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14 May 2001updated 12 Oct 2023 10:05am

The digital divide is rubbish

Lack of internet access is one sort of exclusion that shouldn't worry us, argues James Crabtree

By James Crabtree

Perform a web search for “digital divide” and prepare to discover a dotcom cottage industry. Rational discussions of technology and social opportunity have been replaced by the spectre of new and horrifying technological inequality: the digital divide.

The digital-divide industry is difficult to pin down. A mix of wonks and journalists, with a captive audience of worried politicians, it sees dangerous inequality lurking in almost any technological development. This, in turn, brings shrill calls for immediate remedial government action – and the government is only too happy to respond with a plethora of strategies and initiatives to “bridge” the existing or impending chasm.

No matter that, compared to previous technologies, the internet and the mobile phone have been adopted with speed and equality. It seems that no technological step forward can be announced without a chorus of voices heralding new and previously unimagined exclusions.

You might think it important to ensure that politicians don’t forget the less fortunate in the new economy. This is correct, but it is dangerous to accept the concept of digital divide unquestioningly.

The term – a foggy shorthand for any and all potential inequalities involving technology – suggests that access to information technology may be a cause, rather than a symptom, of inequality. While the idea may increasingly become true, it is not at the moment. The debate is at its most focused when discussing internet access. However, even here it addresses a problem that (in the UK, at least) will soon solve itself. Although the government is unlikely to meet its headline target of universal internet access by 2005, other technologies will ensure full coverage. PC ownership may be flattening out, but digital television will be a popular and near-universal form of web technology.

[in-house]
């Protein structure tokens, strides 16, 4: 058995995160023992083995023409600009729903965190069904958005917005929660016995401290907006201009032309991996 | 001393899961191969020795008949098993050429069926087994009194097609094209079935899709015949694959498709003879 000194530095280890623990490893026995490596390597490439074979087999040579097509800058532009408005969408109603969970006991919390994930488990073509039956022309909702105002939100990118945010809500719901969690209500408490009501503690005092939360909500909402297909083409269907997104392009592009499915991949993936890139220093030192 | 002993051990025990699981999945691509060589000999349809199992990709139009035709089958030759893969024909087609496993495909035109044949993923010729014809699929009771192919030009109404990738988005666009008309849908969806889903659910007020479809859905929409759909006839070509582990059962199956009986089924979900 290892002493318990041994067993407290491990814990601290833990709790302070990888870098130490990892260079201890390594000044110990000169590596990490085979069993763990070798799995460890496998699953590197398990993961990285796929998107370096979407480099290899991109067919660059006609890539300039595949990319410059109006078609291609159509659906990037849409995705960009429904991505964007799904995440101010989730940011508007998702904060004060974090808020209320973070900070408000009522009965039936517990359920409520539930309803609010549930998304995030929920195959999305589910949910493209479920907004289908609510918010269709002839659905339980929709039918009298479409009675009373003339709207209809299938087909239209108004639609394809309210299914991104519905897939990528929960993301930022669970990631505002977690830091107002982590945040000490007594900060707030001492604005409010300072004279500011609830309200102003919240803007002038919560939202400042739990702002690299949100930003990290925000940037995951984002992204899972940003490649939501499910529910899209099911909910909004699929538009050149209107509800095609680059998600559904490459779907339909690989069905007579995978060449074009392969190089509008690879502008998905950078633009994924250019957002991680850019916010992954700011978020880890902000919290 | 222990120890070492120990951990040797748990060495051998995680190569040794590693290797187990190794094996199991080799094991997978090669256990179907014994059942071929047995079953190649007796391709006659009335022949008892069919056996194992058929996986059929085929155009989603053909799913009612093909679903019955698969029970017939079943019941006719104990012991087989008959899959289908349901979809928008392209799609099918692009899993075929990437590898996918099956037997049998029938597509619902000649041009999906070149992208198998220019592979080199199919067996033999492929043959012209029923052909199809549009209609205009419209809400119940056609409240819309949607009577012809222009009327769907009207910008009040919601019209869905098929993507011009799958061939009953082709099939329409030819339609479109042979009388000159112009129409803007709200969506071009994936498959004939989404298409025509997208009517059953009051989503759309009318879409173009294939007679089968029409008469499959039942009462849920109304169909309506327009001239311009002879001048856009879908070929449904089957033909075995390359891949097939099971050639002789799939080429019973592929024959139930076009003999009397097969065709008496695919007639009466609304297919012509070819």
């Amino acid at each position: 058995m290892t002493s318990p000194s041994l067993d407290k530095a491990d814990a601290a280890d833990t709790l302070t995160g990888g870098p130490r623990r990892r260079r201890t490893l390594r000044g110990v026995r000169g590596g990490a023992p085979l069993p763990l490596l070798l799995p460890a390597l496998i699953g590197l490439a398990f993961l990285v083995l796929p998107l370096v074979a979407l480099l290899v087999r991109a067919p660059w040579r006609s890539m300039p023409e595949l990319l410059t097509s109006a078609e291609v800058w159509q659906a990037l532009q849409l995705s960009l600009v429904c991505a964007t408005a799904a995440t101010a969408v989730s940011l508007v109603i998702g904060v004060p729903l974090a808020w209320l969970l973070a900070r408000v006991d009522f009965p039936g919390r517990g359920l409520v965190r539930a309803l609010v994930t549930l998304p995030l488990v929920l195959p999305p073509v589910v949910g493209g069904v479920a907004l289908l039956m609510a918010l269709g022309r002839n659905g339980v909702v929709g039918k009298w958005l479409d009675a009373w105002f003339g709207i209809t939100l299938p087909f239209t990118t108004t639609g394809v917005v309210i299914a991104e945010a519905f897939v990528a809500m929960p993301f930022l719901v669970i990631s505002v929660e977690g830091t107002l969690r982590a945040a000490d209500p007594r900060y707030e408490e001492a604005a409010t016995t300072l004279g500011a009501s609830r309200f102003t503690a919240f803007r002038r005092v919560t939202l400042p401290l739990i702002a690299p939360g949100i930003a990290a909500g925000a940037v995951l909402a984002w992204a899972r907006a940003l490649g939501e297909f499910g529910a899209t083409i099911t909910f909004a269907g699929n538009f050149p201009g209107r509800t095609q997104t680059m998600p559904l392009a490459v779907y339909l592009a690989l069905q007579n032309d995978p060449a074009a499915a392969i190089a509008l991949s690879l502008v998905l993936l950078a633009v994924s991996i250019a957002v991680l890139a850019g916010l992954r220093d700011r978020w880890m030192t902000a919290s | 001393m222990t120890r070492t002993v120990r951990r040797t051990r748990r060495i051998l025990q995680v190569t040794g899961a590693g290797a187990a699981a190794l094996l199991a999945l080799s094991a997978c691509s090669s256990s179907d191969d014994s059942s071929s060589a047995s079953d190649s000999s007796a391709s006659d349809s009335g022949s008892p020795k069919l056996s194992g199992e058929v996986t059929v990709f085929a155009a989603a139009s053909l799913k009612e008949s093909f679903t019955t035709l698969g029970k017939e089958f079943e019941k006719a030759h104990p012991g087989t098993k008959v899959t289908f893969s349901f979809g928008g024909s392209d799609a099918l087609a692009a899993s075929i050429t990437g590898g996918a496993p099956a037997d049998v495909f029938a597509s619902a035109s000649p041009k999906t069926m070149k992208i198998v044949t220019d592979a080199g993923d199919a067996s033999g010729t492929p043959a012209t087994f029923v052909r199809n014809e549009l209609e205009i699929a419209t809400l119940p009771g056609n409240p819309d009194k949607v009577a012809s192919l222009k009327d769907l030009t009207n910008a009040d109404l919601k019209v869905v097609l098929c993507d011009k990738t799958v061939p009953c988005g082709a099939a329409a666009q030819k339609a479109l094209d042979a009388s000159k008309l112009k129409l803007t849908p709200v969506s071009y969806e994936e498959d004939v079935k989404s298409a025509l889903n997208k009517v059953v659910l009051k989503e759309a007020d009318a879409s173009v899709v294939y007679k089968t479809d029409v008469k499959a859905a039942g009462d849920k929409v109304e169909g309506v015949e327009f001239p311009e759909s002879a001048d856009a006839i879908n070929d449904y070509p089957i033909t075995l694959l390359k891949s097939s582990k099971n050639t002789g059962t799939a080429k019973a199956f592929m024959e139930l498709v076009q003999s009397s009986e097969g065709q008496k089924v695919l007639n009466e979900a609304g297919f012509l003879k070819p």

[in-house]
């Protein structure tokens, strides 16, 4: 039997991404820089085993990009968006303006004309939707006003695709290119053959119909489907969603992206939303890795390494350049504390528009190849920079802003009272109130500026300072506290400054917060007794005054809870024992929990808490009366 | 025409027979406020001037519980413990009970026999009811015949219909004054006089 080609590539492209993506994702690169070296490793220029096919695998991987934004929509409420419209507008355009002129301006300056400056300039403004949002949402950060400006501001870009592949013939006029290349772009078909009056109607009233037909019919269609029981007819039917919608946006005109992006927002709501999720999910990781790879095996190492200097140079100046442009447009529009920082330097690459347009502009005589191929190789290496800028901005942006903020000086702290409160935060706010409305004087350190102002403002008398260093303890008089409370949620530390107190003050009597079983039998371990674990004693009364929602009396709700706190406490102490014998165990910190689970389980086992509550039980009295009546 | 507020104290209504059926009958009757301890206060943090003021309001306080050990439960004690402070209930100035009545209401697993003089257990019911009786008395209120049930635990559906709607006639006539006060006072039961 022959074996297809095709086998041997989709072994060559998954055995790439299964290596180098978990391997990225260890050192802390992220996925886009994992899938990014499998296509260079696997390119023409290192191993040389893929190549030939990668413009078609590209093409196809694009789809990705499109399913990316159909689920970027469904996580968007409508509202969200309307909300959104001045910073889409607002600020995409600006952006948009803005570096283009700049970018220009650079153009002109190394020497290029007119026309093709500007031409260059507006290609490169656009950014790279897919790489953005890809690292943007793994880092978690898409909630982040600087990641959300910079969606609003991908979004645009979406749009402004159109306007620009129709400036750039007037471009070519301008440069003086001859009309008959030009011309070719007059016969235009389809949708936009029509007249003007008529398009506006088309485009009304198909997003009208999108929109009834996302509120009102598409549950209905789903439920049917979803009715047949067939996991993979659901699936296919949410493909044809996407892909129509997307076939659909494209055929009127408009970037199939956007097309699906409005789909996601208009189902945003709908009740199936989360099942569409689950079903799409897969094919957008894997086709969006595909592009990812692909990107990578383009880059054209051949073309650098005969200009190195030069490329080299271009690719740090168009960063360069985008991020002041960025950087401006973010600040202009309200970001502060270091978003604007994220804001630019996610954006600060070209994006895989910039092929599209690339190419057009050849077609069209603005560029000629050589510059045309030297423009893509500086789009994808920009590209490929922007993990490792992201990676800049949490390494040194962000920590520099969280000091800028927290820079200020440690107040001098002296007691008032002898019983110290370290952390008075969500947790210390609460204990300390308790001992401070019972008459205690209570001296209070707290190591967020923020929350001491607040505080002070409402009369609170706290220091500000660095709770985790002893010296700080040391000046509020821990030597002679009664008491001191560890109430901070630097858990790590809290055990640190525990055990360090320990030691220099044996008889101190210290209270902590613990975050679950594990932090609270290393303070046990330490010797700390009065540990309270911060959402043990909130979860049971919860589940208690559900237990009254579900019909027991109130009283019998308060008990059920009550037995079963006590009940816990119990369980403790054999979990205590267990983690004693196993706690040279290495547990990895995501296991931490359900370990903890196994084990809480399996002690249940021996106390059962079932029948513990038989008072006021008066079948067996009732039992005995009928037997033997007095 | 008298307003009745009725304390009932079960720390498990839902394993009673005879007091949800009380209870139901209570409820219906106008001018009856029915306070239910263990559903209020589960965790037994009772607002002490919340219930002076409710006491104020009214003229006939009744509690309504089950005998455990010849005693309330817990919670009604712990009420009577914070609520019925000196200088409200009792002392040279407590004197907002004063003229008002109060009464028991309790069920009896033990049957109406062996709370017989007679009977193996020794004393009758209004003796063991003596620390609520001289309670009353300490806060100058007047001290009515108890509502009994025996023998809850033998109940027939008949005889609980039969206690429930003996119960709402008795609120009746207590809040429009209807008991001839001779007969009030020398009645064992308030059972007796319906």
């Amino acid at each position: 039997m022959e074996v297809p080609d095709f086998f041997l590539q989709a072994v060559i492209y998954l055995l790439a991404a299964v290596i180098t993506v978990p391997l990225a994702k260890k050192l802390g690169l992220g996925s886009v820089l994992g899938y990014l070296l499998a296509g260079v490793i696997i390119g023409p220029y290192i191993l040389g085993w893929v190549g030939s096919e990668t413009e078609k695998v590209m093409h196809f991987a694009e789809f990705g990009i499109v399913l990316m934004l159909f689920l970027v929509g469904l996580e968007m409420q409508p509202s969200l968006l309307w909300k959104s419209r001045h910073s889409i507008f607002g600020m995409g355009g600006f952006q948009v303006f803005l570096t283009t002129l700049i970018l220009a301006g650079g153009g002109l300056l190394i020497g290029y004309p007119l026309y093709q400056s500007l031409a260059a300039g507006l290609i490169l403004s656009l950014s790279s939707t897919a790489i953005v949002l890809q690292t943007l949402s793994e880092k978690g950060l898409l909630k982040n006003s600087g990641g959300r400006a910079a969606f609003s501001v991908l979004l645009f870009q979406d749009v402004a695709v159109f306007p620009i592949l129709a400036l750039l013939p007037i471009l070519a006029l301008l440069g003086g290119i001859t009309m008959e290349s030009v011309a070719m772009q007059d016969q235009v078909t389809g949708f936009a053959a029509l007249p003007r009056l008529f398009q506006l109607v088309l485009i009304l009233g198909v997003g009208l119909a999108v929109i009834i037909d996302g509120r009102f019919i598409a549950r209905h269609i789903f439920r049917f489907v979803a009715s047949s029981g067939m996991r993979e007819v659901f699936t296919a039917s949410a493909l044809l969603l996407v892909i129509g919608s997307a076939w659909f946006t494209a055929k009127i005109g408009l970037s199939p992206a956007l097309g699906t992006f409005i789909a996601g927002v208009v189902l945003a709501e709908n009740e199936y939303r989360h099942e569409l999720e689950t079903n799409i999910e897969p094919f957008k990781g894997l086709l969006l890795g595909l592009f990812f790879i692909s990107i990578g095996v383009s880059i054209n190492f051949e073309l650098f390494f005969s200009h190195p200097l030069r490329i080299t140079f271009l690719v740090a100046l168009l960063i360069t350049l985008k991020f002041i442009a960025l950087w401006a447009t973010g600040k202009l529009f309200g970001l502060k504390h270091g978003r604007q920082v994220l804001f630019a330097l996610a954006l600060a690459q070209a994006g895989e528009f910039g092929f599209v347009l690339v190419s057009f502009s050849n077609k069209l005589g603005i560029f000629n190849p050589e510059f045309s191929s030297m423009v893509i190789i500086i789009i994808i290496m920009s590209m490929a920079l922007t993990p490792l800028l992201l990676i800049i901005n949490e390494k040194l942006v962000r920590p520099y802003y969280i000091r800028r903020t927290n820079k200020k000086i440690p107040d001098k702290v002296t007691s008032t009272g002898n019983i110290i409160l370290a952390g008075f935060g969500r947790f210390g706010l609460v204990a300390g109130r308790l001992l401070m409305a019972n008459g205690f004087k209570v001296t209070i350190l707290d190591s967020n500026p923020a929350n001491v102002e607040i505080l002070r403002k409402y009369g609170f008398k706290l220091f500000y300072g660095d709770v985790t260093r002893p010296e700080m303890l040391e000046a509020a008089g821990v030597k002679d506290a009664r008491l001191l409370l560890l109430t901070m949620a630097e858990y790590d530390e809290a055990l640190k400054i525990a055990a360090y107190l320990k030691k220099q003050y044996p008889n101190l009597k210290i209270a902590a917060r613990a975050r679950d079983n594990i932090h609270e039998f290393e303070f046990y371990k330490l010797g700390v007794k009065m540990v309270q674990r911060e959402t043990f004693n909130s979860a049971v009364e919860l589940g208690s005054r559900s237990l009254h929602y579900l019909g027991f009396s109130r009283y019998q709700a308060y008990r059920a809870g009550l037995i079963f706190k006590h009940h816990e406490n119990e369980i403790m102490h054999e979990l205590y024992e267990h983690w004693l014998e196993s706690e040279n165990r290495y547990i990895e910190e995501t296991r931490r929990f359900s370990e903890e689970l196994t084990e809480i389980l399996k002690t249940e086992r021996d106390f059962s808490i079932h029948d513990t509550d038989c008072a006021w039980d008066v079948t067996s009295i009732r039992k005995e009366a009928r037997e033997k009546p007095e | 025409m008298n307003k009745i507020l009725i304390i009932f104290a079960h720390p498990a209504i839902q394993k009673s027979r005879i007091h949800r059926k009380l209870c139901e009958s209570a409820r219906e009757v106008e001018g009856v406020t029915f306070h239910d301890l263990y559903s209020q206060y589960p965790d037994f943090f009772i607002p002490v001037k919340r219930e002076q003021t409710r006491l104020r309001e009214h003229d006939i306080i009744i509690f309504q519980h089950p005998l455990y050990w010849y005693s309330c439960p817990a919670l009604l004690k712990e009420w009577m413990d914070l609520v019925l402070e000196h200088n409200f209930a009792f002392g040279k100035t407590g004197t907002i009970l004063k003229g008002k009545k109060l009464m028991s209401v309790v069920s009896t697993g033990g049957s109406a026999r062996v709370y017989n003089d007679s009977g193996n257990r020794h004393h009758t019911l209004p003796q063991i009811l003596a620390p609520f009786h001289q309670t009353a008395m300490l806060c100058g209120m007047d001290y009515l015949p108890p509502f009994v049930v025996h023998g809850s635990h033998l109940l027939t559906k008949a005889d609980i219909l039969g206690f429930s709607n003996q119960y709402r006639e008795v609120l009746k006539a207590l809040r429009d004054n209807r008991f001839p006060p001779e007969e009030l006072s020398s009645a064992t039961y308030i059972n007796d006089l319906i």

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Despite the doomsayers, internet and mobile technology has been adopted with unprecedented speed; and allowing for the fact that, in general, it is wealthy people who buy new technologies first, the spread has been achieved with great social equity. Access costs have dropped significantly, and will continue to do so, and the introduction of digital TV will act as a Trojan horse to deliver internet access to those who don’t want to own a PC.

What about those who don’t want to go online? The prophets of the digital divide would have us believe that barriers such as poverty, illiteracy and so on are holding people back. There is certainly something in this, but the nature of the debate makes it difficult to distinguish between the three distinct groups of non-adopters. First, those who want to use technology but can’t. Second, those who can but don’t want to. Third, those who can’t get access and also don’t want to.

Some see no compelling reason to go online. A recent Which? survey identified two dominant reasons for staying away: the internet is irrelevant and it is expensive. Both of these problems will be solved gradually, as costs decrease and net-based entertainment (beyond pornography and computer games) becomes more common.

The emphasis on access also reveals a paternalism within the digital-divide camp. Little is heard (quite rightly) about the cable TV, Palm Pilot or Nintendo divides. Each of these technologies is desirable to many; each in its own way may be important to the general good. Yet they are excluded and seen as less-than-equal technologies. The digital divide has led us to forget why people choose to go online in the first place: communication and information.

Furthermore, the focus on excluded groups means that precious little is heard of the teenagers, computer consultants and business people who stretch the boundaries of new technology. We see the internet as an industry of riches and rags: millionaire entrepreneurs standing toe to toe with excluded technophiles. In so doing, we risk ignoring the masses of ordinary people who will push the limits of what this technology offers. A poor understanding of such users will lead to poorly targeted policy.

As Labour has discovered with class sizes and hospital waiting lists, headline-grabbing targets distort real priorities. Targets mean million-pound access schemes are pressed upon the unready while – as a recent Demos pamphlet point-ed out – the most pressing digital public-policy issues, of data protection, personal privacy and the rise of new media monopolies, are being ignored.

The digital economy is critical to Britain’s future, and it is right that the government should attempt to ensure that no surfer is left behind. Yet politicians and the media need to treat the hand-wringing hysteria of the digital divide with healthy scepticism.

The New Statesman and BT New Media Awards 2001 will accept entries until 22 June. Make your nominations now at www.newstatesman.co.uk

James Crabtree works on the iSociety programme at the Industrial Society

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